“Oh, shit,” Jack said. “I’d know that scream anywhere.”

“Well, what the hell was it?” Wayne demanded.

Chrissie was squatting down on her haunches, thinking that would somehow hide her from the scream in case it returned.

It did, this time twice as long, lasting for almost ten seconds.

Jack motioned for Chrissie to come closer to them, but she was already on her way, crawling on her hands and knees.

“It has many names,” Jack said at last. “The Sierra Banshee, The Freak of the forest, Abaloon, which is what my tribe calls it, but most people just call it The Wendigo.”

“So what is it?” Wayne asked for the third time.

“Nobody really knows, but legend has it that a young boy was lost in these woods a long time ago.”

Wayne looked at Chrissie, Chrissie at Jack, Jack at Wayne.

“And?” he asked the guide.

“That’s it,” he said. “Some people say they’ve seen it, but nobody’s ever gotten a picture of it. Or him.”

“You said you’d know that scream anywhere. So you’ve heard it before?” Wayne asked.

“Once,” Jack said, “when I was young. It’s something you never forget.”

Wayne wasn’t sure if he was angry, scared, or both, but his irritation was coming to the forefront.

“This is a joke, right?” he said. “This is your way of bringing city folks like us up here to scare us and take our money, then sending us on our way.”

Jack, who claimed to be from the Modoc Indian Tribe, shrugged his shoulders. “If that’s what you want to think. But tell me, have you ever heard anything like that before?”

Wayne didn’t answer, but Chrissie had something to say.

“I don’t like this, Wayne. I think we should go, whether it’s a hoax or not. It’s going to be getting dark soon, anyway.”

Once again that scream sliced through the hills, and a flock of birds suddenly took flight behind them. Even though it was hard to tell where the scream came from, it somehow seemed closer this time, or perhaps louder.


He looked at his wife, and he could see the pleading in her eyes. He turned to Jack, asking for an answer.

“It up to you,” he said, “but it will be getting dark soon.”

“Alright,” Wayne conceded, “we’ll go. But I’m not happy about this, Jack.”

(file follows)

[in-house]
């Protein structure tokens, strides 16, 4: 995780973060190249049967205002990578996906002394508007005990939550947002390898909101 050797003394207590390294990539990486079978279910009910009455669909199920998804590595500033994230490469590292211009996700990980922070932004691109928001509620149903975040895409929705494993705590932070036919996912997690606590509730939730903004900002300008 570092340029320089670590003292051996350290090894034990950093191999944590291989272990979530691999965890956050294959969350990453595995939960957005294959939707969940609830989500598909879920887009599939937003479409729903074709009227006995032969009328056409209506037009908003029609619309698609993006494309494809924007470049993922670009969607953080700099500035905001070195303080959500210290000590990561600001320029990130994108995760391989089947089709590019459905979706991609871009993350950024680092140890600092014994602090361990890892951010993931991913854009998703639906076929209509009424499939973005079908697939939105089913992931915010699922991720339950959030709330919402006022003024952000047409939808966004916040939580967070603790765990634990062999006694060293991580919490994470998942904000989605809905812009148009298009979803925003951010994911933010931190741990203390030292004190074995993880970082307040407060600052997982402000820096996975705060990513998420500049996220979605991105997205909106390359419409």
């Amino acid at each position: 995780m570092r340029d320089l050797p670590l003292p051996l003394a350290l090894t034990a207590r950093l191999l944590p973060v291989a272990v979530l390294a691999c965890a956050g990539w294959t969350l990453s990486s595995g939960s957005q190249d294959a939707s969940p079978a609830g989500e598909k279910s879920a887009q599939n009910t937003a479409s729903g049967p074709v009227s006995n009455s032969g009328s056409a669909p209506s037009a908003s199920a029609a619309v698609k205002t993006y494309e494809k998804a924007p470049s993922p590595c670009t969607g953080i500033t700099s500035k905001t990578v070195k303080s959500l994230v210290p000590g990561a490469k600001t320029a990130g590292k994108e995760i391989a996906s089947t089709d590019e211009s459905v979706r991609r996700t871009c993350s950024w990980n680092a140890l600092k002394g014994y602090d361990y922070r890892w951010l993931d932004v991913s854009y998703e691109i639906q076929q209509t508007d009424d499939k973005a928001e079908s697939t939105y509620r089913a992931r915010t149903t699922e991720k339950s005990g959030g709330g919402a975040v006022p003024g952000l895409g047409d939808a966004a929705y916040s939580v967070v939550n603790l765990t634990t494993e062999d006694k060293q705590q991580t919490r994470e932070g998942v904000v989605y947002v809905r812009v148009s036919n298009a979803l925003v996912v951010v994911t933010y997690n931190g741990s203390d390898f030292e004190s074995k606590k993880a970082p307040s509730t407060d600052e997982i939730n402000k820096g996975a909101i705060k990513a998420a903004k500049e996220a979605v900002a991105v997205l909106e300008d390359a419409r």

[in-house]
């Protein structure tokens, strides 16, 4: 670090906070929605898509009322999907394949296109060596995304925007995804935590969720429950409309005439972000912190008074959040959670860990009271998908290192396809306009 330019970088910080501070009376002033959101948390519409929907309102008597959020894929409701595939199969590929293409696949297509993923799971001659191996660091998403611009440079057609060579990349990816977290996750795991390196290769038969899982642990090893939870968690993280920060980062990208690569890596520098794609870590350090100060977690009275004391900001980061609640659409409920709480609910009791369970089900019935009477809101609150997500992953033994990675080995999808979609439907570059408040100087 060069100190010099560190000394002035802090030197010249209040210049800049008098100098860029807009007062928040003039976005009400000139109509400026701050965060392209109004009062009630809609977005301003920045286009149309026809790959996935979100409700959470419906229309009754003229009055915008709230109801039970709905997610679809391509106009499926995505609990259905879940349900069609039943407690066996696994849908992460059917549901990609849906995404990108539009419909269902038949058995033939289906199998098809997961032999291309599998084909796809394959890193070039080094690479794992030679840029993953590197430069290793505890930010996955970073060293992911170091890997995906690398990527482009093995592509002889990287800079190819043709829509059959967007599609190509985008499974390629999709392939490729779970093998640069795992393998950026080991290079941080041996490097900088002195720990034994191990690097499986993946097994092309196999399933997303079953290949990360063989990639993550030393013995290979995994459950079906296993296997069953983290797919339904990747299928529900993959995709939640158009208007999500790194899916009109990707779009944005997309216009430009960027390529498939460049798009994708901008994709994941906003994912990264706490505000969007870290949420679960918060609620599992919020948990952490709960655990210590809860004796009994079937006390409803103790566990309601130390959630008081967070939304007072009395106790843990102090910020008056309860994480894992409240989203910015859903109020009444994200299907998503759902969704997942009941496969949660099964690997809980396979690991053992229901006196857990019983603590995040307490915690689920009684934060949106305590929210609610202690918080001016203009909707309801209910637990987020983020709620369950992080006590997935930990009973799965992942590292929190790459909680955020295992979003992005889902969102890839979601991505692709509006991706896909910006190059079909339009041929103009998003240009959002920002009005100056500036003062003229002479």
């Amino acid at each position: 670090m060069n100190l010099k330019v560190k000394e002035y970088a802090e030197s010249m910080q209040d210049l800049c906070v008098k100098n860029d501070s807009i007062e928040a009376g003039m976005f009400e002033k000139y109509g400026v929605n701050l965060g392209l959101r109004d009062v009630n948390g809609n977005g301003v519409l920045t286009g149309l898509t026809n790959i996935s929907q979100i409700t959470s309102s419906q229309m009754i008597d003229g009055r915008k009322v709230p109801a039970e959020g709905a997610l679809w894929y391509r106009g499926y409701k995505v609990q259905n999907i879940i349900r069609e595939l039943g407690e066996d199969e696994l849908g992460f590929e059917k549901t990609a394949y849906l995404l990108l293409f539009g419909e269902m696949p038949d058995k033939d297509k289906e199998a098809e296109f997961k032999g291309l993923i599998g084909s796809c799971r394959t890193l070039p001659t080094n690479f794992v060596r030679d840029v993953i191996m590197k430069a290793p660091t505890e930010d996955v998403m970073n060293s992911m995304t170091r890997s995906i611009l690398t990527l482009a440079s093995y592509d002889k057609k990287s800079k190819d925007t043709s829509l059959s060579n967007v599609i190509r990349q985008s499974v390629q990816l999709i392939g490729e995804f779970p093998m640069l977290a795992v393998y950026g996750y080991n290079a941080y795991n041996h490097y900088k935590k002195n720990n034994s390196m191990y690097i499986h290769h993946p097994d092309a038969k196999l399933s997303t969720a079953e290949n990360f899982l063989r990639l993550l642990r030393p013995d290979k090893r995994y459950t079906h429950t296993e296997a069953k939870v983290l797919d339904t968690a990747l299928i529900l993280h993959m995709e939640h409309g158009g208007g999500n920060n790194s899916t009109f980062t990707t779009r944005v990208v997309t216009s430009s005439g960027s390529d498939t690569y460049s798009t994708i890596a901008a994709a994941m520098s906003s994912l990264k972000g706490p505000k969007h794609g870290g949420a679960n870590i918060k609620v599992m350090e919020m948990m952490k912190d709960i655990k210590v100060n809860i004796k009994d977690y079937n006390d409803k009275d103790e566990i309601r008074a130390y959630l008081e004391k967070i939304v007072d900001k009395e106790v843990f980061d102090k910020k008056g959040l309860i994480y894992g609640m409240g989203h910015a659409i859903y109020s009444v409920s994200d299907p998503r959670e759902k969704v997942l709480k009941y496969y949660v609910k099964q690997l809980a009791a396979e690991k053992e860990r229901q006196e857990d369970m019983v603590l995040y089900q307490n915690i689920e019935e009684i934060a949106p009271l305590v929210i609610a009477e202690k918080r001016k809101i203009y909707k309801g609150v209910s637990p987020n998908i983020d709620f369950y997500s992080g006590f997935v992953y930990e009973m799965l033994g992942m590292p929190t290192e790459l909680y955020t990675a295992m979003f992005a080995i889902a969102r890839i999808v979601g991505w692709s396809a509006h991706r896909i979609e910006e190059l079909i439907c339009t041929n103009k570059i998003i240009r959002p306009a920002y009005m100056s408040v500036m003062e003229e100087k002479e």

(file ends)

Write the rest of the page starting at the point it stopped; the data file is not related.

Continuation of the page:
“I understand.”

The three of them stood up and began trekking back the way they came, Jack leading, Wayne bringing up the rear. This time they didn’t even try to be quiet. They went about 100 yards when they rounded a bend in the trail.

Jack suddenly stopped as Chrissie and Wayne came up beside him.

A small doe lay across the trail. Its throat had been ripped out, the blood still steaming while its dead eyes stared absently up at them.

“Jesus Christ,” Wayne said. “Where the hell did—”

It jumped down out of a tree, and it was on his back before he knew what hit him, driving him down to his hands and knees.

Chrissie screamed.

Wayne felt the jagged teeth tear into his neck and right shoulder, while the creature’s claws wrapped around his chest, raking and tearing into his skin.

Wayne screamed as he tried to throw the beast off his back. He rolled over, beating, punching, kicking, but it was useless.

Chrissie ran, her screams now echoing through the forest.

Jack, who wasn’t carrying a weapon, stood there watching as Wayne continued to try to wrestle the miscreation off of him, but blood was flying everywhere, slowly draining him of his energy.

It took another thirty seconds before Wayne’s body finally succumbed to the savage attack, and Jack watched silently as the last bit of life slowly left him.

His screams stopped.

His legs twitched once, twice, and then they were still.

Chrissie’s own screams were distant now.

The man/beast ceased its attack and rose to its feet, staring at the guide. Its twisted face was dripping with Wayne’s fresh blood.

Jack raised his nose in the air, relishing the sickening sweet scent of the creature.

Their eyes met and Jack nodded.

“Abaloon,” he said softly.

Then he turned around and started walking down the trail with a thin smile on his face.

It was nice to see his brother again.